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From Torrid To Tranquil


  • From Torrid To Tranquil

    Chris Sheehan's PAC 52 Warrior Won rounds the Fastnet Rock at dawn this morning
    image ROLEX/Carlo Borlenghi

    Yesterday’s trickle of yachts competing in this special 50th Rolex Fastnet Race last night turned into a torrent. Bryon Ehrhart’s monohull line honours favourite led the single-hulled fleet around the Fastnet Rock shortly before 21:00 BST but the 88ft long canting keel weapon was only seven miles ahead of the first IMOCA, Yoann Richomme’s Paprec Arkea, with 2021 winner, Charlie Dalin's MACIF a further nine miles astern.

    This morning the boats reaching southwest to Bishop Rock have been sailing into a building breeze, the west side of a dying depression currently centred over the west English Channel. This has created some compression in the fleet with Lucky reeling in the two Ocean Fifty trimarans ahead of her, while in turn she was overtaken by the foil-borne IMOCAs Paprec Arkea and MACIF by the time this trio reached Bishop Rock at around 05:00. Since then they have turned their bows back into the Channel and been sailing towards the centre of the depression, awaiting a favourable shift before gybing out.

    Yoann Richomme's IMOCA Paprec Arkea has overtaken Lucky en route to Cherbourg
    image ROLEX/Carlo Borlenghi

    The MOCRA class defending champion, Adrian Keller’s Irens 84 catamaran Allegra, rounded the Fastnet Rock at 22:35 BST, followed three hours and 50 minutes later by Ken Howery’s Gunboat 68 Tosca and the rest of the doublehanded IMOCA fleet. Notably three female IMOCA skippers were holding fifth to seventh positions, led by Sam Davies (with Nicolas Lunven) on Initatives Coeurs; Davies’ former Team SCA crew Justine Mettraux (with Julien Villion) on Teamwork; then Clarisse Cremer (with Alan Roberts) on L’Occitaine – all doing very well among the 27 IMOCAs still racing.

    Above: Wet and wild conditions on board Sam Davies' IMOCA Initiatives Coeur

    Below: Powering through the waves on board VO65 Wind Whisper

    Just before midnight the Polish VO65 Wind Whisper, freshly returned from the Ocean Race, was second in IRC Super Zero to round the Fastnet Rock but leads the class overall under IRC ahead of American Clarke Murphy on his chartered VO65 Team Jajo. This group could enjoy a possibly race-winning run/broad reach to Cherbourg.

    This morning at 10:11:52 Pip Hare and Nick Bubb onboard Medallia, rounded the Rock. They are still trying to recover ground after an episode at Hurst when Medallia’s headsail furler went awol, destroying their J3 headsail and forcing them to turn downwind to effect a repair, losing them vital miles.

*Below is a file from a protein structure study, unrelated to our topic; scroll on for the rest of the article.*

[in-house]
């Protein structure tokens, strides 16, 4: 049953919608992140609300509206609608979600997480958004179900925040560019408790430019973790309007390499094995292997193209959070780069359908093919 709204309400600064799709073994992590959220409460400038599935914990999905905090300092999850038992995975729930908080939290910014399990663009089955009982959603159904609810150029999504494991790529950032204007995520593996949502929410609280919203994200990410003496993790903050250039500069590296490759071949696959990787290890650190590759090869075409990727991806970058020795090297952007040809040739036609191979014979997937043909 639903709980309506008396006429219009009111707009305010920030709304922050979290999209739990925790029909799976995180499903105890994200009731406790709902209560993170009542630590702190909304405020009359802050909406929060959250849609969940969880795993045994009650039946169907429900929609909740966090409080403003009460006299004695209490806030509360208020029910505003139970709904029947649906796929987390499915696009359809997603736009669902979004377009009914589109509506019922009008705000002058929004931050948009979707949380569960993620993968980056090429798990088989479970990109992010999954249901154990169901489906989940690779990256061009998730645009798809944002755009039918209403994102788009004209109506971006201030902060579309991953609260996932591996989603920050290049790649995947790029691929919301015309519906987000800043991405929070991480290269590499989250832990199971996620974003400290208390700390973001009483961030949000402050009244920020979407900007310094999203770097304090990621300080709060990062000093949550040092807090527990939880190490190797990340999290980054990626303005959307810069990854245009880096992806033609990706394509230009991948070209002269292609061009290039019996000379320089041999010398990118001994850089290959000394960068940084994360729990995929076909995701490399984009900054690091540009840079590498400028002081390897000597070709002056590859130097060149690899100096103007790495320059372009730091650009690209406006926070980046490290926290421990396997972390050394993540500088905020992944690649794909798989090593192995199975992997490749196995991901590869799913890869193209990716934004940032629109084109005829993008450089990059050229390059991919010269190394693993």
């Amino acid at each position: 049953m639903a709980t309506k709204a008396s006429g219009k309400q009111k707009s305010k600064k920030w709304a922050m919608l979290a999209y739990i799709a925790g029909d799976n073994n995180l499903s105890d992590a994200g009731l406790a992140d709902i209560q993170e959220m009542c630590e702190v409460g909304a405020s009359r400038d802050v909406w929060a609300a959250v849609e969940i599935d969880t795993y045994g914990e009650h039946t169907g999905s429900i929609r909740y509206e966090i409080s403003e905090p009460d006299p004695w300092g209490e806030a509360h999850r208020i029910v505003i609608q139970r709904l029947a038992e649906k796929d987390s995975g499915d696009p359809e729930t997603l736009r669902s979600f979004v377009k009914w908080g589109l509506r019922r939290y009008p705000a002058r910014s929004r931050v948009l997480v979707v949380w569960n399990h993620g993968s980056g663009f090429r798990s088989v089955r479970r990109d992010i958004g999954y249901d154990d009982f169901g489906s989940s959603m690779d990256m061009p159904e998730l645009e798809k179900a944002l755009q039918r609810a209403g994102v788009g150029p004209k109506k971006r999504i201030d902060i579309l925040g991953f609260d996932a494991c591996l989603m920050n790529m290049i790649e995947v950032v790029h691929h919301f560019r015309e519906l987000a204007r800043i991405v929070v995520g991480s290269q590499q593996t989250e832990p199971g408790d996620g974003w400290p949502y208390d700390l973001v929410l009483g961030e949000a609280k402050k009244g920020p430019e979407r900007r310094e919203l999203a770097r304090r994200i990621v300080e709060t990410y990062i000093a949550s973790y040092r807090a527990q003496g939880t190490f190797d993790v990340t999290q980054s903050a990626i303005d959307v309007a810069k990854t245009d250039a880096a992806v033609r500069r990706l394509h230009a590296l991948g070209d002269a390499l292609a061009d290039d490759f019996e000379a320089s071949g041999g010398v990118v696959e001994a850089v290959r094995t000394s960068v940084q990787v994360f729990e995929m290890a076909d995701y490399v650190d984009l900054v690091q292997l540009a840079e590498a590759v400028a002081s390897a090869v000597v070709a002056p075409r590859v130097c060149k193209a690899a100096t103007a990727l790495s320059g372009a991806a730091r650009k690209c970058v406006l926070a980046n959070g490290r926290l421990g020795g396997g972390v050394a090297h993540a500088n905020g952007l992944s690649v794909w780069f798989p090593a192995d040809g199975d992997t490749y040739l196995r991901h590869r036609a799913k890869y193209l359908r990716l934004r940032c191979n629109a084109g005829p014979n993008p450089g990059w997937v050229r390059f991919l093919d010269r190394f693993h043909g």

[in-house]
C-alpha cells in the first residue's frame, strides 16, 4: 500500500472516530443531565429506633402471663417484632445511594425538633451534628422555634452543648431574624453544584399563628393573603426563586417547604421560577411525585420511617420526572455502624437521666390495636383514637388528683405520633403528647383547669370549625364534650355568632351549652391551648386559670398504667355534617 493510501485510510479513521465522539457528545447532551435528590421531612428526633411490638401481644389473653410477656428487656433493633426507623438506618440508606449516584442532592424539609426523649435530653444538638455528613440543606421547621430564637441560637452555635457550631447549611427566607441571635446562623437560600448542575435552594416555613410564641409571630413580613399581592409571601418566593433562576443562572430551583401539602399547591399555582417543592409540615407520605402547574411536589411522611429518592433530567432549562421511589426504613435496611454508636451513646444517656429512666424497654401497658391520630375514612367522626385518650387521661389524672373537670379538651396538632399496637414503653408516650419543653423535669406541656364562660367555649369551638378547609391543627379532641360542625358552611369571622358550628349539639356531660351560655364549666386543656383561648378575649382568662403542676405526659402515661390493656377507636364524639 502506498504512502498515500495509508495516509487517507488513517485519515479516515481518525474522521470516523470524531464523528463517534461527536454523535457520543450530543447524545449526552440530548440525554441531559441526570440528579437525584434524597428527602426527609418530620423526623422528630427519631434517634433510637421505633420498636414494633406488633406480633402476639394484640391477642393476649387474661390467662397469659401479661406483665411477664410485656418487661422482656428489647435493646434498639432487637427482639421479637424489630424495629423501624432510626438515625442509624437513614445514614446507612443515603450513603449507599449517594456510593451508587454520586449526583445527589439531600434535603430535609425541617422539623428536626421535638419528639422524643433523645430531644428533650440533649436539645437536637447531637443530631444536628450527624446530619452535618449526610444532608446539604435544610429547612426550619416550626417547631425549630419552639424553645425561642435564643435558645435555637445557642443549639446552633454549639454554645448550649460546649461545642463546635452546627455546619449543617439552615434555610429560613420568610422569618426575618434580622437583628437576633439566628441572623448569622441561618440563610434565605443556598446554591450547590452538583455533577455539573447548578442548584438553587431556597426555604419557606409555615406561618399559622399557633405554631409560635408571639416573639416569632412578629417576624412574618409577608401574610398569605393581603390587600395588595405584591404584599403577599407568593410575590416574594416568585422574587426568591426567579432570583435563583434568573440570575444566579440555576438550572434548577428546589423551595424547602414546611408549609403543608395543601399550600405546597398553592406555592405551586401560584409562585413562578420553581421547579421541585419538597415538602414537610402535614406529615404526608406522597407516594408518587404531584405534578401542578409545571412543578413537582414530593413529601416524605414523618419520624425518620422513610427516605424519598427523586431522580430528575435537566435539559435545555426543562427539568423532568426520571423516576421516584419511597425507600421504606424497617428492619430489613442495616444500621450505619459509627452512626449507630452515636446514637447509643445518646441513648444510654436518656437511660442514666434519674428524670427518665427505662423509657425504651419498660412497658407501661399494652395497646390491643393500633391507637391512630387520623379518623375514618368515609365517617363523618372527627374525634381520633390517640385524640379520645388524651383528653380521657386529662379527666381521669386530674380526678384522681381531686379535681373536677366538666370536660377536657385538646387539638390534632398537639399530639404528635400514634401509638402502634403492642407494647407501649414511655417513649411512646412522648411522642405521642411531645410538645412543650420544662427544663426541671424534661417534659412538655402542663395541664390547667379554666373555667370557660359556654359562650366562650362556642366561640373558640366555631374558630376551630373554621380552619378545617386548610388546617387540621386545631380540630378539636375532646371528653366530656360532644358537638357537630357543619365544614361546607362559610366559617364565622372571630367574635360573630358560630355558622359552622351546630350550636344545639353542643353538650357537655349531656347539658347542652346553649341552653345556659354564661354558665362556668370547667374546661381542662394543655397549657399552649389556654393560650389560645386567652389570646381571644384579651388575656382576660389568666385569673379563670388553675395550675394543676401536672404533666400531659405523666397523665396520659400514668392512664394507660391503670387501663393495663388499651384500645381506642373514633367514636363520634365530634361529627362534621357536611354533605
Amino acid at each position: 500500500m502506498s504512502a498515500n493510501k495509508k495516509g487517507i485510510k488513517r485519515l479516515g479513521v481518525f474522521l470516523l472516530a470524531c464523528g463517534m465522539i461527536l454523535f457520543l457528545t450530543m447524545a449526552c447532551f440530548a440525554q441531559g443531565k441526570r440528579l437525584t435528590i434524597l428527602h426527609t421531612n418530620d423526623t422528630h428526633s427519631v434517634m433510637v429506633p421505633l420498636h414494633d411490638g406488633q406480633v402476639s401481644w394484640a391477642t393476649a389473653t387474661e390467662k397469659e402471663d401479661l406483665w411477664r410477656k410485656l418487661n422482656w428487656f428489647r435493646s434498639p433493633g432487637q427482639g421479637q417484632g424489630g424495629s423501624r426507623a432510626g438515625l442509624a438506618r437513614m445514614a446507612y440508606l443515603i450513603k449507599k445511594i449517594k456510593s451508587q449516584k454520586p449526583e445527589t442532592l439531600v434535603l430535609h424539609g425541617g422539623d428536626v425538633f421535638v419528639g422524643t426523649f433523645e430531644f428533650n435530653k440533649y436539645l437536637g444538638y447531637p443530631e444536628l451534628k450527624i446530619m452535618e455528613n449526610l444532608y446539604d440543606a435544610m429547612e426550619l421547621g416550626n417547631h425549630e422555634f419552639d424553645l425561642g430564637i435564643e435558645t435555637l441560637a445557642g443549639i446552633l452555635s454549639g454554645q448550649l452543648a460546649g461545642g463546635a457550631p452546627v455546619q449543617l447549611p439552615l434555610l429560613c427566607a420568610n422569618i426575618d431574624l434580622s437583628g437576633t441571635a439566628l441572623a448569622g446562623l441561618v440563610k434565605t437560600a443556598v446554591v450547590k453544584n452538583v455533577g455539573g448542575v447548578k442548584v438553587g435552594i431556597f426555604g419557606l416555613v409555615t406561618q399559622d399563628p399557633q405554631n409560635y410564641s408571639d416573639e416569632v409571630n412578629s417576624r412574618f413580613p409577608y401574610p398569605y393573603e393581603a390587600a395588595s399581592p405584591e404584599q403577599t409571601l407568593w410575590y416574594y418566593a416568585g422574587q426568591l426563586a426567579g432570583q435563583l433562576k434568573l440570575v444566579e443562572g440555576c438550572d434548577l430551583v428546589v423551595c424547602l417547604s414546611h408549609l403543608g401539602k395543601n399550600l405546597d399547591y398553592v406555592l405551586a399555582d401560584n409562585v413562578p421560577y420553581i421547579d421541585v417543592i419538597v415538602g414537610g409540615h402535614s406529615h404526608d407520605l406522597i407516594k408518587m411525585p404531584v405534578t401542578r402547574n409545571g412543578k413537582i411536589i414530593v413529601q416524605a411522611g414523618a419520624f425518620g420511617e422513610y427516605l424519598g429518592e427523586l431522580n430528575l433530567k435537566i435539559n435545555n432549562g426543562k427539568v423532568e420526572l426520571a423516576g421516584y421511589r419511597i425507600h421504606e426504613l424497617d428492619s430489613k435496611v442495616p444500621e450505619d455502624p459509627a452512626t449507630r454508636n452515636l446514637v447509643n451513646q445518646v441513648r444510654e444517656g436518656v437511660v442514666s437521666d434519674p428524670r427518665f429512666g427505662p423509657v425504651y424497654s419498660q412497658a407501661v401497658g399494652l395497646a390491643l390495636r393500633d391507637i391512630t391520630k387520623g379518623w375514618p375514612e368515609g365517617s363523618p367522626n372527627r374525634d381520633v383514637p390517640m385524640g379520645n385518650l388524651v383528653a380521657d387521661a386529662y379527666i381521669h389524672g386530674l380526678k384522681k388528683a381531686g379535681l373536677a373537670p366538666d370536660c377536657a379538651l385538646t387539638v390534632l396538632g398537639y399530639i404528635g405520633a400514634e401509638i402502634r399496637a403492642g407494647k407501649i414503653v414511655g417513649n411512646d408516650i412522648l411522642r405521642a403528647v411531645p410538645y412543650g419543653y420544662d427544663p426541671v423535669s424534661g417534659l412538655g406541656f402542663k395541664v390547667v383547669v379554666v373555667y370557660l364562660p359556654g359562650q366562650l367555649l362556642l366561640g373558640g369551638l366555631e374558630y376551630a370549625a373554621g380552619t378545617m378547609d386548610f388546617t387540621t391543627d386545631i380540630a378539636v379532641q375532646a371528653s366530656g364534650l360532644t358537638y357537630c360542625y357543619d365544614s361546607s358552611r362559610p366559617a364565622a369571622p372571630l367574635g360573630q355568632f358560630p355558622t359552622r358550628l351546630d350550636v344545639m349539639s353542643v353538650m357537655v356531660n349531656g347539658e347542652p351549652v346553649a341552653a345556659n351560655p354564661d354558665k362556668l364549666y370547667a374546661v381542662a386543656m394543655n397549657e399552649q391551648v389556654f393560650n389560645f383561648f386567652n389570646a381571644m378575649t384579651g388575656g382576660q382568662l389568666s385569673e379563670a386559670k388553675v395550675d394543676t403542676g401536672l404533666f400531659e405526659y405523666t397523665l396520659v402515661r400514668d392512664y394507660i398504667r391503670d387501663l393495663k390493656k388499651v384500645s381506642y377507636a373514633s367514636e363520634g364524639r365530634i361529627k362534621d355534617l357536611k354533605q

“I am massively disappointed, but you have to take what you’re dealt,” said Hare. “We have worked pretty hard. You get challenged by left field stuff like that and you learn new things all the time that you wouldn’t have learned otherwise.”

    Out in the mid-Channel that opening night they saw 35 knots, gusting 40.

    “The waves were absolutely massive, but this boat is made for stuff like that. We just rode through them – it was quite comfy, I found myself smiling at point. I thought ‘oh, you’re strange!’”

    Medallia lost out last night in the second transition, not helped by having to use their storm jib instead of the J3. “We should have been doing 23-24 knots but we were doing 16-17 knots and there was nothing we could do.” Then, naturally, approaching the Rock, the wind died to nothing.

    Of the Fastnet Rock, Hare added:

    “We were very pleased to see it. It was grey, drizzly, gusty and then as we got the Rock we got headed – basically like every single time I’ve been there! It’s great to be pointing south again. We are a bit fed up with our orange sail….”

    Above: Medallia approaches the Fastnet Rock in more sedate conditions
    image Medallia/James Tomlinson

    Below: RORC Commodore James Neville's Ino Noir is enjoying a strong run IRC Zero
    image RORC/Kurt Arrigo

    In IRC Zero, a powerful trio continues to dominate with Max Klink's Botin 52 Caro leading around the Rock at 05:11 BST ahead of Warrior Won at 06:01, Teasing Machine at 06:24 and RORC Commodore James Neville's Ino Noir at 07:15. But under IRC corrected time it is much closer with Caro just 8 minutes 19 seconds ahead of second placed Ino Noir, and Teasing Machine a further 23 minutes 10 seconds back.

    Still leading the Class40, is Italian Ambrogio Beccari on Alla Grande Pirelli who rounded the Rock at 09:35:37. A worthy second 18 minutes and 41 seconds later was La Boulangere Bio with the top-placed female skipper across all the classes - Amelie Grassi, recently returned from the Ocean Race. Among the 18 boats still racing from 22 starters, Alberto Bona, recent winner of the class’ Les Sables-Horta-Les Sables race on IBSA was holding sixth place at the Rock, in a group tightly compressed, chasing Beccari.

    “It has been okay,” Bona said of the race so far. “The first night was a bit rough, but we were taking care of the boat. Then we had a very nice second night and were making over 22-23 knots. The boat is okay (touch wood). At the moment the wind is back and we have 15 knots.”